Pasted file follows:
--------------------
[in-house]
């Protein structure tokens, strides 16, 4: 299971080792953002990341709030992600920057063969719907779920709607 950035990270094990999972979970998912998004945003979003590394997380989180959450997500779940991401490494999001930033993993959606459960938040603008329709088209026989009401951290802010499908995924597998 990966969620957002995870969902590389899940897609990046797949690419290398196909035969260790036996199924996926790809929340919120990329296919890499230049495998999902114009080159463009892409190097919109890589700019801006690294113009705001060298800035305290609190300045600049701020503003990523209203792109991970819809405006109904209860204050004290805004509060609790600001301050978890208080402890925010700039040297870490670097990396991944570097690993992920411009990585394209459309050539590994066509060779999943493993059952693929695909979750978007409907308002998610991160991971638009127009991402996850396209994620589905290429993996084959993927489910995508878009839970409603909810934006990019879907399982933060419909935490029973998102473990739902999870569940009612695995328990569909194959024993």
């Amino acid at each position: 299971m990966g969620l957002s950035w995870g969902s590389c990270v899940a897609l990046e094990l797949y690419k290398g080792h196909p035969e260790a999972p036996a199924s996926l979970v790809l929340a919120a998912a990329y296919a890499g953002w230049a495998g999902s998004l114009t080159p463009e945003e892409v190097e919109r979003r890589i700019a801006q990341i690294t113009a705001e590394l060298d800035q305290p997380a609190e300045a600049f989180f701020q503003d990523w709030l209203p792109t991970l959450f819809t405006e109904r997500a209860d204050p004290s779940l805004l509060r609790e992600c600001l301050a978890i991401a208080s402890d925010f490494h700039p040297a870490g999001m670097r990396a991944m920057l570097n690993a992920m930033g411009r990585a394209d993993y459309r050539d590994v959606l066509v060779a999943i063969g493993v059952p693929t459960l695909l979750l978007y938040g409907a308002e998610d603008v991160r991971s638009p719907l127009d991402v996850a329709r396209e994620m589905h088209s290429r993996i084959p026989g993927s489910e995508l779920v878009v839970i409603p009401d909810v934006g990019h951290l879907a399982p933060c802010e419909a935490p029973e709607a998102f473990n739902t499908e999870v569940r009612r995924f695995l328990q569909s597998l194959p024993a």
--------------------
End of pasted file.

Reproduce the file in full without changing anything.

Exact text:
[in-house]
């Protein structure tokens, strides 16, 4: 299971080792953002990341709030992600920057063969719907779920709607 950035990270094990999972979970998912998004945003979003590394997380989180959450997500779940991401490494999001930033993993959606459960938040603008329709088209026989009401951290802010499908995924597998 990966969620957002995870969902590389899940897609990046797949690419290398196909035969260790036996199924996926790809929340919120990329296919890499230049495998999902114009080159463009892409190097919109890589700019801006690294113009705001060298800035305290609190300045600049701020503003990523209203792109991970819809405006109904209860204050004290805004509060609790600001301050978890208080402890925010700039040297870490670097990396991944570097690993992920411009990585394209459309050539590994066509060779999943493993059952693929695909979750978007409907308002998610991160991971638009127009991402996850396209994620589905290429993996084959993927489910995508878009839970409603909810934006990019879907399982933060419909935490029973998102473990739902999870569940009612695995328990569909194959024993």
């Amino acid at each position: 299971m990966g969620l957002s950035w995870g969902s590389c990270v899940a897609l990046e094990l797949y690419k290398g080792h196909p035969e260790a999972p036996a199924s996926l979970v790809l929340a919120a998912a990329y296919a890499g953002w230049a495998g999902s998004l114009t080159p463009e945003e892409v190097e919109r979003r890589i700019a801006q990341i690294t113009a705001e590394l060298d800035q305290p997380a609190e300045a600049f989180f701020q503003d990523w709030l209203p792109t991970l959450f819809t405006e109904r997500a209860d204050p004290s779940l805004l509060r609790e992600c600001l301050a978890i991401a208080s402890d925010f490494h700039p040297a870490g999001m670097r990396a991944m920057l570097n690993a992920m930033g411009r990585a394209d993993y459309r050539d590994v959606l066509v060779a999943i063969g493993v059952p693929t459960l695909l979750l978007y938040g409907a308002e998610d603008v991160r991971s638009p719907l127009d991402v996850a329709r396209e994620m589905h088209s290429r993996i084959p026989g993927s489910e995508l779920v878009v839970i409603p009401d909810v934006g990019h951290l879907a399982p933060c802010e419909a935490p029973e709607a998102f473990n739902t499908e999870v569940r009612r995924f695995l328990q569909s597998l194959p024993a």